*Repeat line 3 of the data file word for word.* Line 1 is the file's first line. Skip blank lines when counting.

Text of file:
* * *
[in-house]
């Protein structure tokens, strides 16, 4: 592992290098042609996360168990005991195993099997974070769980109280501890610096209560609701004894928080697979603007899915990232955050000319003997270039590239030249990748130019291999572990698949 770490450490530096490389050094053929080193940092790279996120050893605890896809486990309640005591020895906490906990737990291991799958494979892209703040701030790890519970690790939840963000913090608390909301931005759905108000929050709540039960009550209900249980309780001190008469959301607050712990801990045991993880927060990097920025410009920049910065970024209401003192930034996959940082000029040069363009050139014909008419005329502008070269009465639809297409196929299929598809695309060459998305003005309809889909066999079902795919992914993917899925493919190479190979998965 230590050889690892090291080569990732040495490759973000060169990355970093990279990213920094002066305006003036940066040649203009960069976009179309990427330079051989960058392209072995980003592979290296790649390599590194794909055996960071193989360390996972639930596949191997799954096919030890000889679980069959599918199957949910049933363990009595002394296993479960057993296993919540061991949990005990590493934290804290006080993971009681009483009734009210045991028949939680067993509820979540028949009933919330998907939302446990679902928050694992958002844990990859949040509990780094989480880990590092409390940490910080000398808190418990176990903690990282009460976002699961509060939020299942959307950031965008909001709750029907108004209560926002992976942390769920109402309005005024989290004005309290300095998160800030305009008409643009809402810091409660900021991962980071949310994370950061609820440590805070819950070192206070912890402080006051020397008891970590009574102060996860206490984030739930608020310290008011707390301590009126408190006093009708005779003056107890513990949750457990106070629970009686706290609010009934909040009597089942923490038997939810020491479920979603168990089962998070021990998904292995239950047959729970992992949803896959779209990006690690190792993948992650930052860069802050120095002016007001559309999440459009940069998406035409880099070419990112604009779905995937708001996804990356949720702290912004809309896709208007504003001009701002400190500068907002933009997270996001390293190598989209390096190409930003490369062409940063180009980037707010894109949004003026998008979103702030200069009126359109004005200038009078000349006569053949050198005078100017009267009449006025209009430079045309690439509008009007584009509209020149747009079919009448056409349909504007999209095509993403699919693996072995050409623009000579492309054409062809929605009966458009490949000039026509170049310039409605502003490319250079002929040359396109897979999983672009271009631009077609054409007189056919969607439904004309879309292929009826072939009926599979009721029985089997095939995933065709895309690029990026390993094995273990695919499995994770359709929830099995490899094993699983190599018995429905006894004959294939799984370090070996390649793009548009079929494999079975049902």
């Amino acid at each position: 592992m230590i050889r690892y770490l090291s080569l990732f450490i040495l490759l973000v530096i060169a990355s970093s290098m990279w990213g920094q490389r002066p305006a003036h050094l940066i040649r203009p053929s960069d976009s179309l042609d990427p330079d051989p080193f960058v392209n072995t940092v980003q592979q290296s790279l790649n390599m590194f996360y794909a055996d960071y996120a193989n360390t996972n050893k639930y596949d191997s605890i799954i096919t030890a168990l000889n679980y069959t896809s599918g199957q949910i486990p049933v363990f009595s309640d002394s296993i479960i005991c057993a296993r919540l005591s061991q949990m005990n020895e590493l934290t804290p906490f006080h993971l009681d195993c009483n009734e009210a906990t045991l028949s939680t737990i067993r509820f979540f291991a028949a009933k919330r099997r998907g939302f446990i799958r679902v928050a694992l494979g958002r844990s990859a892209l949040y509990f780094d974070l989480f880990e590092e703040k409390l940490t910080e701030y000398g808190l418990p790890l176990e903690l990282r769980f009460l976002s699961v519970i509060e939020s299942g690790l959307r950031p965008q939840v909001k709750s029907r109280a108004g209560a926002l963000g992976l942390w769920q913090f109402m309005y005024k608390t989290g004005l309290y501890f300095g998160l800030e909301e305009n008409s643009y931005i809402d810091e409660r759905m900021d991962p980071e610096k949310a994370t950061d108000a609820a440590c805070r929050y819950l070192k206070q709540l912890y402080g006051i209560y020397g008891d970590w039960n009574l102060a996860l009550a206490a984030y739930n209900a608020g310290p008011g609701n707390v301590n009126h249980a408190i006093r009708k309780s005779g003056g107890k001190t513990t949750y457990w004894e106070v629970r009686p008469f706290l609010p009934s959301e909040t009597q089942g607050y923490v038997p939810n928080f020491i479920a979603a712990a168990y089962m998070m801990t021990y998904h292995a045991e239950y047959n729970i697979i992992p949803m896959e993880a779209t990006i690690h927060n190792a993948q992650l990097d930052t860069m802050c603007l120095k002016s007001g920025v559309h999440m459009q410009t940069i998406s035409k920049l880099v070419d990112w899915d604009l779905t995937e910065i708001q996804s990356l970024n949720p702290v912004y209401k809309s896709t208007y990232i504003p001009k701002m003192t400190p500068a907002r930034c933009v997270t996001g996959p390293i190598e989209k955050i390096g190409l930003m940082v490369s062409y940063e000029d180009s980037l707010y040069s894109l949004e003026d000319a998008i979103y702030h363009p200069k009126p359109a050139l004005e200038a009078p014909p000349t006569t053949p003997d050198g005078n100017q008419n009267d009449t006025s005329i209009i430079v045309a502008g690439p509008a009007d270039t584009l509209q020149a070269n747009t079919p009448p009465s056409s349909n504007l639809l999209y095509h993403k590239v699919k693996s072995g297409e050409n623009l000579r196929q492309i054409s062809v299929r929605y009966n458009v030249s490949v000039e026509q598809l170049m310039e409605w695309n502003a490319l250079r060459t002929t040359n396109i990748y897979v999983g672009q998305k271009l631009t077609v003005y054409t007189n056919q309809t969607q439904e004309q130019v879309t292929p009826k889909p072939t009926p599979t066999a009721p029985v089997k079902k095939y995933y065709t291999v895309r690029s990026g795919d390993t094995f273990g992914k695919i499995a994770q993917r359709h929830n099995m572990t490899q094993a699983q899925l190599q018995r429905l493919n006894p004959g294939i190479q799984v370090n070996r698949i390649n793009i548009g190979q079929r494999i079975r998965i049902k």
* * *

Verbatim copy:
């Amino acid at each position: 592992m230590i050889r690892y770490l090291s080569l990732f450490i040495l490759l973000v530096i060169a990355s970093s290098m990279w990213g920094q490389r002066p305006a003036h050094l940066i040649r203009p053929s960069d976009s179309l042609d990427p330079d051989p080193f960058v392209n072995t940092v980003q592979q290296s790279l790649n390599m590194f996360y794909a055996d960071y996120a193989n360390t996972n050893k639930y596949d191997s605890i799954i096919t030890a168990l000889n679980y069959t896809s599918g199957q949910i486990p049933v363990f009595s309640d002394s296993i479960i005991c057993a296993r919540l005591s061991q949990m005990n020895e590493l934290t804290p906490f006080h993971l009681d195993c009483n009734e009210a906990t045991l028949s939680t737990i067993r509820f979540f291991a028949a009933k919330r099997r998907g939302f446990i799958r679902v928050a694992l494979g958002r844990s990859a892209l949040y509990f780094d974070l989480f880990e590092e703040k409390l940490t910080e701030y000398g808190l418990p790890l176990e903690l990282r769980f009460l976002s699961v519970i509060e939020s299942g690790l959307r950031p965008q939840v909001k709750s029907r109280a108004g209560a926002l963000g992976l942390w769920q913090f109402m309005y005024k608390t989290g004005l309290y501890f300095g998160l800030e909301e305009n008409s643009y931005i809402d810091e409660r759905m900021d991962p980071e610096k949310a994370t950061d108000a609820a440590c805070r929050y819950l070192k206070q709540l912890y402080g006051i209560y020397g008891d970590w039960n009574l102060a996860l009550a206490a984030y739930n209900a608020g310290p008011g609701n707390v301590n009126h249980a408190i006093r009708k309780s005779g003056g107890k001190t513990t949750y457990w004894e106070v629970r009686p008469f706290l609010p009934s959301e909040t009597q089942g607050y923490v038997p939810n928080f020491i479920a979603a712990a168990y089962m998070m801990t021990y998904h292995a045991e239950y047959n729970i697979i992992p949803m896959e993880a779209t990006i690690h927060n190792a993948q992650l990097d930052t860069m802050c603007l120095k002016s007001g920025v559309h999440m459009q410009t940069i998406s035409k920049l880099v070419d990112w899915d604009l779905t995937e910065i708001q996804s990356l970024n949720p702290v912004y209401k809309s896709t208007y990232i504003p001009k701002m003192t400190p500068a907002r930034c933009v997270t996001g996959p390293i190598e989209k955050i390096g190409l930003m940082v490369s062409y940063e000029d180009s980037l707010y040069s894109l949004e003026d000319a998008i979103y702030h363009p200069k009126p359109a050139l004005e200038a009078p014909p000349t006569t053949p003997d050198g005078n100017q008419n009267d009449t006025s005329i209009i430079v045309a502008g690439p509008a009007d270039t584009l509209q020149a070269n747009t079919p009448p009465s056409s349909n504007l639809l999209y095509h993403k590239v699919k693996s072995g297409e050409n623009l000579r196929q492309i054409s062809v299929r929605y009966n458009v030249s490949v000039e026509q598809l170049m310039e409605w695309n502003a490319l250079r060459t002929t040359n396109i990748y897979v999983g672009q998305k271009l631009t077609v003005y054409t007189n056919q309809t969607q439904e004309q130019v879309t292929p009826k889909p072939t009926p599979t066999a009721p029985v089997k079902k095939y995933y065709t291999v895309r690029s990026g795919d390993t094995f273990g992914k695919i499995a994770q993917r359709h929830n099995m572990t490899q094993a699983q899925l190599q018995r429905l493919n006894p004959g294939i190479q799984v370090n070996r698949i390649n793009i548009g190979q079929r494999i079975r998965i049902k």